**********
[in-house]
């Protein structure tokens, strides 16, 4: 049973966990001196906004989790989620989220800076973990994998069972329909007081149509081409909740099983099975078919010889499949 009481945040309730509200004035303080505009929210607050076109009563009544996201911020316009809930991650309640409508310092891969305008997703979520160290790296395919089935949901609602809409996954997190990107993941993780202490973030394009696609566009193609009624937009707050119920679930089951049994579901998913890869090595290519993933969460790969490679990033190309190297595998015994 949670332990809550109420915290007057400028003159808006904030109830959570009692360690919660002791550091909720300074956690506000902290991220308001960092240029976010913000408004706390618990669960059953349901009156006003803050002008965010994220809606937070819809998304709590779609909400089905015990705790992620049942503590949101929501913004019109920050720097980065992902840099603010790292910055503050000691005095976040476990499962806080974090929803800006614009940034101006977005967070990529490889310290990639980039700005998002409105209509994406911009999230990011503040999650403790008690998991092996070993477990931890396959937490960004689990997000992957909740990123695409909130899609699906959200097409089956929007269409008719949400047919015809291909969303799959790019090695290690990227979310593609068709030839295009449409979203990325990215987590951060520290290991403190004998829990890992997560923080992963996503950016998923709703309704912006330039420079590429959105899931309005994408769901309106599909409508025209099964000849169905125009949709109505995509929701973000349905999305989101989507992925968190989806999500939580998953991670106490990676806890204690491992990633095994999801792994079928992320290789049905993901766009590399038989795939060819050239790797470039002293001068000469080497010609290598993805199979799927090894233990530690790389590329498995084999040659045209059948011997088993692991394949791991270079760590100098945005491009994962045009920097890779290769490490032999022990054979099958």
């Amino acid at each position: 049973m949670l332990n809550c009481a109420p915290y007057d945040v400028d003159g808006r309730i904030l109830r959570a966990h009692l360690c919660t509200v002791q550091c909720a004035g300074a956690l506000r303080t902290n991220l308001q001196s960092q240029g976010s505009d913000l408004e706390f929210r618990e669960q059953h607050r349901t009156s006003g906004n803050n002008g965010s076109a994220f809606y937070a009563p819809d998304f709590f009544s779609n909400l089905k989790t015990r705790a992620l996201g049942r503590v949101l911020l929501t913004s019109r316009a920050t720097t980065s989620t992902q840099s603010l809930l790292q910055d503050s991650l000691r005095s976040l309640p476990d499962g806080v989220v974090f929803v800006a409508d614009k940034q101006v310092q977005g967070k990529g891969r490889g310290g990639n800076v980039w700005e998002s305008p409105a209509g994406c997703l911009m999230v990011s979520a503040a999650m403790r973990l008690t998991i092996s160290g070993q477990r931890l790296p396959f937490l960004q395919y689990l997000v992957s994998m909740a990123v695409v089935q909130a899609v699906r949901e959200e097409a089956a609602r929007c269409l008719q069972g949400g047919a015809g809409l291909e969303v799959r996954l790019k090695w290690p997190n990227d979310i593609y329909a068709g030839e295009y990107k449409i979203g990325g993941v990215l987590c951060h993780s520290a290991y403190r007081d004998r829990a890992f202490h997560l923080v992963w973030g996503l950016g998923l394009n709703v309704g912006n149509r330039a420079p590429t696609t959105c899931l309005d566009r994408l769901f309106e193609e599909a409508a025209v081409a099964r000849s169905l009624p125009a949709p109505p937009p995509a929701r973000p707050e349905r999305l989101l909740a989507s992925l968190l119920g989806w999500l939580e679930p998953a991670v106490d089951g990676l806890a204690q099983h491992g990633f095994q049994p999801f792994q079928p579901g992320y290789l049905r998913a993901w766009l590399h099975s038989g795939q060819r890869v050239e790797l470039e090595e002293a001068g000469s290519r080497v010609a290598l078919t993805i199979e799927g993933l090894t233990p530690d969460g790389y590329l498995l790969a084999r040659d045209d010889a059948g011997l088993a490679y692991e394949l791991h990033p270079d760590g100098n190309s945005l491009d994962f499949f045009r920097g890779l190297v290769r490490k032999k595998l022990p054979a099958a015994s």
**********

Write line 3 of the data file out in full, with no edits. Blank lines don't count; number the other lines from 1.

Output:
């Amino acid at each position: 049973m949670l332990n809550c009481a109420p915290y007057d945040v400028d003159g808006r309730i904030l109830r959570a966990h009692l360690c919660t509200v002791q550091c909720a004035g300074a956690l506000r303080t902290n991220l308001q001196s960092q240029g976010s505009d913000l408004e706390f929210r618990e669960q059953h607050r349901t009156s006003g906004n803050n002008g965010s076109a994220f809606y937070a009563p819809d998304f709590f009544s779609n909400l089905k989790t015990r705790a992620l996201g049942r503590v949101l911020l929501t913004s019109r316009a920050t720097t980065s989620t992902q840099s603010l809930l790292q910055d503050s991650l000691r005095s976040l309640p476990d499962g806080v989220v974090f929803v800006a409508d614009k940034q101006v310092q977005g967070k990529g891969r490889g310290g990639n800076v980039w700005e998002s305008p409105a209509g994406c997703l911009m999230v990011s979520a503040a999650m403790r973990l008690t998991i092996s160290g070993q477990r931890l790296p396959f937490l960004q395919y689990l997000v992957s994998m909740a990123v695409v089935q909130a899609v699906r949901e959200e097409a089956a609602r929007c269409l008719q069972g949400g047919a015809g809409l291909e969303v799959r996954l790019k090695w290690p997190n990227d979310i593609y329909a068709g030839e295009y990107k449409i979203g990325g993941v990215l987590c951060h993780s520290a290991y403190r007081d004998r829990a890992f202490h997560l923080v992963w973030g996503l950016g998923l394009n709703v309704g912006n149509r330039a420079p590429t696609t959105c899931l309005d566009r994408l769901f309106e193609e599909a409508a025209v081409a099964r000849s169905l009624p125009a949709p109505p937009p995509a929701r973000p707050e349905r999305l989101l909740a989507s992925l968190l119920g989806w999500l939580e679930p998953a991670v106490d089951g990676l806890a204690q099983h491992g990633f095994q049994p999801f792994q079928p579901g992320y290789l049905r998913a993901w766009l590399h099975s038989g795939q060819r890869v050239e790797l470039e090595e002293a001068g000469s290519r080497v010609a290598l078919t993805i199979e799927g993933l090894t233990p530690d969460g790389y590329l498995l790969a084999r040659d045209d010889a059948g011997l088993a490679y692991e394949l791991h990033p270079d760590g100098n190309s945005l491009d994962f499949f045009r920097g890779l190297v290769r490490k032999k595998l022990p054979a099958a015994s």